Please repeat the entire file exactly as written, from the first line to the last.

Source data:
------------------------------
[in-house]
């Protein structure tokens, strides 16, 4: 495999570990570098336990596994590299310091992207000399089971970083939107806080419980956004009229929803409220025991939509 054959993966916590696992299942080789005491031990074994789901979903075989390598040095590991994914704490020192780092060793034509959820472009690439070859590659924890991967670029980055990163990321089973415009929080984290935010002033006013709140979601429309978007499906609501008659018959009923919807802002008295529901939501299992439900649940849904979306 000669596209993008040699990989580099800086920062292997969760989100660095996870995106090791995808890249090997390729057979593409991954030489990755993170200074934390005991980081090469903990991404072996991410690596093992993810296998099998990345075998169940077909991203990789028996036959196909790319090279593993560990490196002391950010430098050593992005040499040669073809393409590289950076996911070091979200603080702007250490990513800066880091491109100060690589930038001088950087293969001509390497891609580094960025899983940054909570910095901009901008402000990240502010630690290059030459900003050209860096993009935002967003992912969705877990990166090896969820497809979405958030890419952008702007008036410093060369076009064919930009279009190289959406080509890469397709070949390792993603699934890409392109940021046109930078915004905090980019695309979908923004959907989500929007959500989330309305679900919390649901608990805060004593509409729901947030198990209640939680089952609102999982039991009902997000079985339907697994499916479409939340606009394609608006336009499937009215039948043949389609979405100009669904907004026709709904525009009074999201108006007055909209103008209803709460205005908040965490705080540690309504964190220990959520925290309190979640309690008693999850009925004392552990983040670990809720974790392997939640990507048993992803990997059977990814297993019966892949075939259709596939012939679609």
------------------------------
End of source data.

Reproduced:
[in-house]
């Protein structure tokens, strides 16, 4: 495999570990570098336990596994590299310091992207000399089971970083939107806080419980956004009229929803409220025991939509 054959993966916590696992299942080789005491031990074994789901979903075989390598040095590991994914704490020192780092060793034509959820472009690439070859590659924890991967670029980055990163990321089973415009929080984290935010002033006013709140979601429309978007499906609501008659018959009923919807802002008295529901939501299992439900649940849904979306 000669596209993008040699990989580099800086920062292997969760989100660095996870995106090791995808890249090997390729057979593409991954030489990755993170200074934390005991980081090469903990991404072996991410690596093992993810296998099998990345075998169940077909991203990789028996036959196909790319090279593993560990490196002391950010430098050593992005040499040669073809393409590289950076996911070091979200603080702007250490990513800066880091491109100060690589930038001088950087293969001509390497891609580094960025899983940054909570910095901009901008402000990240502010630690290059030459900003050209860096993009935002967003992912969705877990990166090896969820497809979405958030890419952008702007008036410093060369076009064919930009279009190289959406080509890469397709070949390792993603699934890409392109940021046109930078915004905090980019695309979908923004959907989500929007959500989330309305679900919390649901608990805060004593509409729901947030198990209640939680089952609102999982039991009902997000079985339907697994499916479409939340606009394609608006336009499937009215039948043949389609979405100009669904907004026709709904525009009074999201108006007055909209103008209803709460205005908040965490705080540690309504964190220990959520925290309190979640309690008693999850009925004392552990983040670990809720974790392997939640990507048993992803990997059977990814297993019966892949075939259709596939012939679609």